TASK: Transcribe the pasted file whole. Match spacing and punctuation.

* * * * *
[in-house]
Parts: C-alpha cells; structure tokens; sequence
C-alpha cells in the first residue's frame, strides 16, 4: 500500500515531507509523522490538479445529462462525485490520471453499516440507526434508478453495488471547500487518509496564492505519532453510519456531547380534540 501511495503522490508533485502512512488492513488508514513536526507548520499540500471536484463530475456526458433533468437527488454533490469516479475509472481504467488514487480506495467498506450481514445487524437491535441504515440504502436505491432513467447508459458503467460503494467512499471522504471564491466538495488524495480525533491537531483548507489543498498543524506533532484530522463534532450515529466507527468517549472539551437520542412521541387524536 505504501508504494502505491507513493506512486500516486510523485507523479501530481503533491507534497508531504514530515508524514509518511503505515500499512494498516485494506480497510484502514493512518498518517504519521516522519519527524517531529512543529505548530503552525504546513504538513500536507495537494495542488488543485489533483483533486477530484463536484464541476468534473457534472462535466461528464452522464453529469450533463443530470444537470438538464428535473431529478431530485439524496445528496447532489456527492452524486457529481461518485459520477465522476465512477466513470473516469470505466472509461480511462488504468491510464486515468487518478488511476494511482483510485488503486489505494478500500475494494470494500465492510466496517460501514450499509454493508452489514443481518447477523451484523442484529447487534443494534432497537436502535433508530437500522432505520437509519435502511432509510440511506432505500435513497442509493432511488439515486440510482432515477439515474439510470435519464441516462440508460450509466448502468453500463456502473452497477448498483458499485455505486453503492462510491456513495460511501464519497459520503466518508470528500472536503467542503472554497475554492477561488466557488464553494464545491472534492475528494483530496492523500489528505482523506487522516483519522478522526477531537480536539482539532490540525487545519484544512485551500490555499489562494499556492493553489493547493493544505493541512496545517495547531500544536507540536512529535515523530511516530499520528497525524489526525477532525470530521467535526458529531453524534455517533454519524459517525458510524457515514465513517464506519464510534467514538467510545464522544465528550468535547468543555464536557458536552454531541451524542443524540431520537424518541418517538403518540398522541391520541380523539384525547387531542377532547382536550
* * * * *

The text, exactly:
[in-house]
Parts: C-alpha cells; structure tokens; sequence
C-alpha cells in the first residue's frame, strides 16, 4: 500500500515531507509523522490538479445529462462525485490520471453499516440507526434508478453495488471547500487518509496564492505519532453510519456531547380534540 501511495503522490508533485502512512488492513488508514513536526507548520499540500471536484463530475456526458433533468437527488454533490469516479475509472481504467488514487480506495467498506450481514445487524437491535441504515440504502436505491432513467447508459458503467460503494467512499471522504471564491466538495488524495480525533491537531483548507489543498498543524506533532484530522463534532450515529466507527468517549472539551437520542412521541387524536 505504501508504494502505491507513493506512486500516486510523485507523479501530481503533491507534497508531504514530515508524514509518511503505515500499512494498516485494506480497510484502514493512518498518517504519521516522519519527524517531529512543529505548530503552525504546513504538513500536507495537494495542488488543485489533483483533486477530484463536484464541476468534473457534472462535466461528464452522464453529469450533463443530470444537470438538464428535473431529478431530485439524496445528496447532489456527492452524486457529481461518485459520477465522476465512477466513470473516469470505466472509461480511462488504468491510464486515468487518478488511476494511482483510485488503486489505494478500500475494494470494500465492510466496517460501514450499509454493508452489514443481518447477523451484523442484529447487534443494534432497537436502535433508530437500522432505520437509519435502511432509510440511506432505500435513497442509493432511488439515486440510482432515477439515474439510470435519464441516462440508460450509466448502468453500463456502473452497477448498483458499485455505486453503492462510491456513495460511501464519497459520503466518508470528500472536503467542503472554497475554492477561488466557488464553494464545491472534492475528494483530496492523500489528505482523506487522516483519522478522526477531537480536539482539532490540525487545519484544512485551500490555499489562494499556492493553489493547493493544505493541512496545517495547531500544536507540536512529535515523530511516530499520528497525524489526525477532525470530521467535526458529531453524534455517533454519524459517525458510524457515514465513517464506519464510534467514538467510545464522544465528550468535547468543555464536557458536552454531541451524542443524540431520537424518541418517538403518540398522541391520541380523539384525547387531542377532547382536550